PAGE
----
Some of the ways that firms acquire cost advantages are by improving process efficiencies, gaining unique access to a large source of lower cost materials, making optimal outsourcing and vertical integration decisions, or avoiding some costs altogether. If competing firms are unable to lower their costs by a similar amount, the firm may be able to sustain a competitive advantage based on cost leadership.

Firms that succeed in cost leadership often have the following internal strengths:

  • Access to the capital required to make a significant investment in production assets; this investment represents a barrier to entry that many firms may not overcome.
  • Skill in designing products for efficient manufacturing, for example, having a small component count to shorten the assembly process.
  • High level of expertise in manufacturing process engineering.
  • Efficient distribution channels.

Each generic strategy has its risks, including the low-cost strategy. For example, other firms may be able to lower their costs as well. As technology improves, the competition may be able to leapfrog the production capabilities, thus eliminating the competitive advantage. Additionally, several firms following a focus strategy and targeting various narrow markets may be able to achieve an even lower cost within their segments and as a group gain significant market share.

Differentiation Strategy

A differentiation strategy calls for the development of a product or service that offers unique attributes that are valued by customers and that customers perceive to be better than or different from the products of the competition. The value added by the uniqueness of the product may allow the firm to charge a premium price for it. The firm hopes that the higher price will more than cover the extra costs incurred in offering the unique product. Because of the product's unique attributes, if suppliers increase their prices the firm may be able to pass along the costs to its customers who cannot find substitute products easily.

Firms that succeed in a differentiation strategy often have the following internal strengths:

  • Access to leading scientific research.
  • Highly skilled and creative product development team.
  • Strong sales team with the ability to successfully communicate the perceived strengths of the product.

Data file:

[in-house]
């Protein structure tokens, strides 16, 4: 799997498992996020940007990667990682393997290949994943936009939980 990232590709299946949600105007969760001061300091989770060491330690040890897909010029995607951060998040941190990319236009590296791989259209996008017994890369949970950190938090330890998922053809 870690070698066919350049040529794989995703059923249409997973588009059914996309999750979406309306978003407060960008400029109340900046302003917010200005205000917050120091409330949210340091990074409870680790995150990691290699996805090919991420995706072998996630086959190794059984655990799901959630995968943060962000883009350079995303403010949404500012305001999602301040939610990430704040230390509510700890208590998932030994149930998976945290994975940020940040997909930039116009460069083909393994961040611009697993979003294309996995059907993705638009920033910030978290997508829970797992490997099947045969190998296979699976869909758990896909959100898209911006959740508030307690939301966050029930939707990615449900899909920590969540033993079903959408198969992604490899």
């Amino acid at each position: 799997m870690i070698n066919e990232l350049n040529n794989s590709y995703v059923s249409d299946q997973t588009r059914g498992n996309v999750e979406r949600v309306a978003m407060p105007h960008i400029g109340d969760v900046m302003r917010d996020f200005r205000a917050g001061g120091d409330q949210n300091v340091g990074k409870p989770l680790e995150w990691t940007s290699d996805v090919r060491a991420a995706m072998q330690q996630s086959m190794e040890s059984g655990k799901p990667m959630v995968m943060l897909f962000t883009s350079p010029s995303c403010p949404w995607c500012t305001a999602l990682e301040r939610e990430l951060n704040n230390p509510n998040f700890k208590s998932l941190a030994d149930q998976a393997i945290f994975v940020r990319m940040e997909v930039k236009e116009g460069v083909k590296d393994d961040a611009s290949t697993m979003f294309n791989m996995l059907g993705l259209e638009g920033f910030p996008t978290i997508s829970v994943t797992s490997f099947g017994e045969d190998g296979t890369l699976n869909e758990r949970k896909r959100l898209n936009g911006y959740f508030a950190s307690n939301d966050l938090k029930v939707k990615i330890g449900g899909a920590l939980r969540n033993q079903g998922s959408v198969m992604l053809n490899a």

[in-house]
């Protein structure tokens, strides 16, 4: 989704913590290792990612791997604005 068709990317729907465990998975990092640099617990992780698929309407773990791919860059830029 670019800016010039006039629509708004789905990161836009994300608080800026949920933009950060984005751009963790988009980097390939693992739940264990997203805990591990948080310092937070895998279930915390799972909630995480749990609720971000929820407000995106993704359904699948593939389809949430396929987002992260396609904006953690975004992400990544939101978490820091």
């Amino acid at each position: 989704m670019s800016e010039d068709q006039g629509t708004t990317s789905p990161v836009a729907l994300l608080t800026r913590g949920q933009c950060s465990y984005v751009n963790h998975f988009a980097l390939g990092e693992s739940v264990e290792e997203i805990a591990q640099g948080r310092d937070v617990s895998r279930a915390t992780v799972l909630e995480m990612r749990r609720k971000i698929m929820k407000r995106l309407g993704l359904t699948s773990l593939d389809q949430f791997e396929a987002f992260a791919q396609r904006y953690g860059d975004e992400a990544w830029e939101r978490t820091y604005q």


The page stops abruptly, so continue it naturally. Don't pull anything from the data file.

• Corporate reputation for quality and innovation.

The risks associated with a differentiation strategy include imitation by competitors and changes in customer tastes. Additionally, various firms pursuing focus strategies may be able to achieve even greater differentiation in their market segments.

Focus Strategy

The focus strategy concentrates on a narrow segment and within that segment attempts to achieve either a cost advantage or differentiation. The premise is that the needs of the group can be better serviced by focusing entirely on it. A firm using a focus strategy often enjoys a high degree of customer loyalty, and this entrenched loyalty discourages other firms from competing directly.

Because of their narrow market focus, firms pursuing a focus strategy have lower volumes and therefore less bargaining power with their suppliers. However, firms pursuing a differentiation-focused strategy may be able to pass higher costs on to customers since close substitute products do not exist.

Firms that succeed in a focus strategy are able to tailor a broad range of product development strengths to a relatively narrow market segment that they know very well.

Some risks of focus strategies include imitation and changes in the target segments. Furthermore, it may be fairly easy for a broad-market cost leader to adapt its product in order to compete directly. Finally, other focusers may be able to carve out sub-segments that they can serve even better.

A Combination of Generic Strategies

- Stuck in the Middle?

These generic strategies are not necessarily compatible with one another. If a firm attempts to achieve an advantage on all fronts, in this attempt it may achieve no advantage at all. For example, if a firm differentiates itself by supplying very high quality products, it risks undermining that quality if it seeks to become a cost leader. Even if the quality did not suffer, the firm would risk projecting a confusing image. For this reason, Michael Porter argued that to be successful over the long-term, a firm must select only one of these three generic strategies. Otherwise, with more than one single generic strategy the firm will be "stuck in the middle" and will not achieve a competitive advantage.

Porter argued that firms that are able to succeed at multiple strategies often do so by creating separate business units for each strategy. By separating the strategies into different units having different policies and even different cultures, a corporation is less likely to become "stuck in the middle."

However, there exists a viewpoint that a single generic strategy is not always best because within the same product customers often seek multi-dimensional satisfactions such as a combination of quality, style, convenience, and price. There have been cases in which high quality producers faithfully followed a single strategy and then suffered greatly when another firm entered the market with a lower-quality product that better met the overall needs of the customers.

Generic Strategies and Industry Forces

These generic strategies each have attributes that can serve to defend against competitive forces. The following table compares some characteristics of the generic strategies in the context of the Porter's five forces.